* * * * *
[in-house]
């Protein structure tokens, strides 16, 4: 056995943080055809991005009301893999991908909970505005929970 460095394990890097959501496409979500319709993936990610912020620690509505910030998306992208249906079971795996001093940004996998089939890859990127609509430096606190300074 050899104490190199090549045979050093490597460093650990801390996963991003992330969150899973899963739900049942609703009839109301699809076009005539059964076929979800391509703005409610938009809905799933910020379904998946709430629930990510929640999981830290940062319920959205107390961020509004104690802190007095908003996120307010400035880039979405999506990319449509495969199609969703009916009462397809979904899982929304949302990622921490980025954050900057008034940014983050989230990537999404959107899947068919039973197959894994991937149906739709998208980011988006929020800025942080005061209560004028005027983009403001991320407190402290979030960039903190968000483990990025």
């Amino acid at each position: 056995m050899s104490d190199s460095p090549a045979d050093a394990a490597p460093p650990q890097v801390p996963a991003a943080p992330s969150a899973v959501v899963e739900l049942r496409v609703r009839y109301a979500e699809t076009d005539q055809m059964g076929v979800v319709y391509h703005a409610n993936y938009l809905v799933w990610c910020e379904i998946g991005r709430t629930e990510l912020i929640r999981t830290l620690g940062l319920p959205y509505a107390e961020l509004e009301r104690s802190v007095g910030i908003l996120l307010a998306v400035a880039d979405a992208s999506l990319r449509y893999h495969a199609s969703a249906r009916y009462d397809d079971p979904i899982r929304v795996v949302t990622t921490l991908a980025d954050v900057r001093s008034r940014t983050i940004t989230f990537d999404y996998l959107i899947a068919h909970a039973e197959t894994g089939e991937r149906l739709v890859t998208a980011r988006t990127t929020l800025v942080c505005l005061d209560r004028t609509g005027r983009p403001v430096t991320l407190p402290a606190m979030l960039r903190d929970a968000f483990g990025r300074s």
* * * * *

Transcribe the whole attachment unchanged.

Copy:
[in-house]
């Protein structure tokens, strides 16, 4: 056995943080055809991005009301893999991908909970505005929970 460095394990890097959501496409979500319709993936990610912020620690509505910030998306992208249906079971795996001093940004996998089939890859990127609509430096606190300074 050899104490190199090549045979050093490597460093650990801390996963991003992330969150899973899963739900049942609703009839109301699809076009005539059964076929979800391509703005409610938009809905799933910020379904998946709430629930990510929640999981830290940062319920959205107390961020509004104690802190007095908003996120307010400035880039979405999506990319449509495969199609969703009916009462397809979904899982929304949302990622921490980025954050900057008034940014983050989230990537999404959107899947068919039973197959894994991937149906739709998208980011988006929020800025942080005061209560004028005027983009403001991320407190402290979030960039903190968000483990990025």
């Amino acid at each position: 056995m050899s104490d190199s460095p090549a045979d050093a394990a490597p460093p650990q890097v801390p996963a991003a943080p992330s969150a899973v959501v899963e739900l049942r496409v609703r009839y109301a979500e699809t076009d005539q055809m059964g076929v979800v319709y391509h703005a409610n993936y938009l809905v799933w990610c910020e379904i998946g991005r709430t629930e990510l912020i929640r999981t830290l620690g940062l319920p959205y509505a107390e961020l509004e009301r104690s802190v007095g910030i908003l996120l307010a998306v400035a880039d979405a992208s999506l990319r449509y893999h495969a199609s969703a249906r009916y009462d397809d079971p979904i899982r929304v795996v949302t990622t921490l991908a980025d954050v900057r001093s008034r940014t983050i940004t989230f990537d999404y996998l959107i899947a068919h909970a039973e197959t894994g089939e991937r149906l739709v890859t998208a980011r988006t990127t929020l800025v942080c505005l005061d209560r004028t609509g005027r983009p403001v430096t991320l407190p402290a606190m979030l960039r903190d929970a968000f483990g990025r300074s």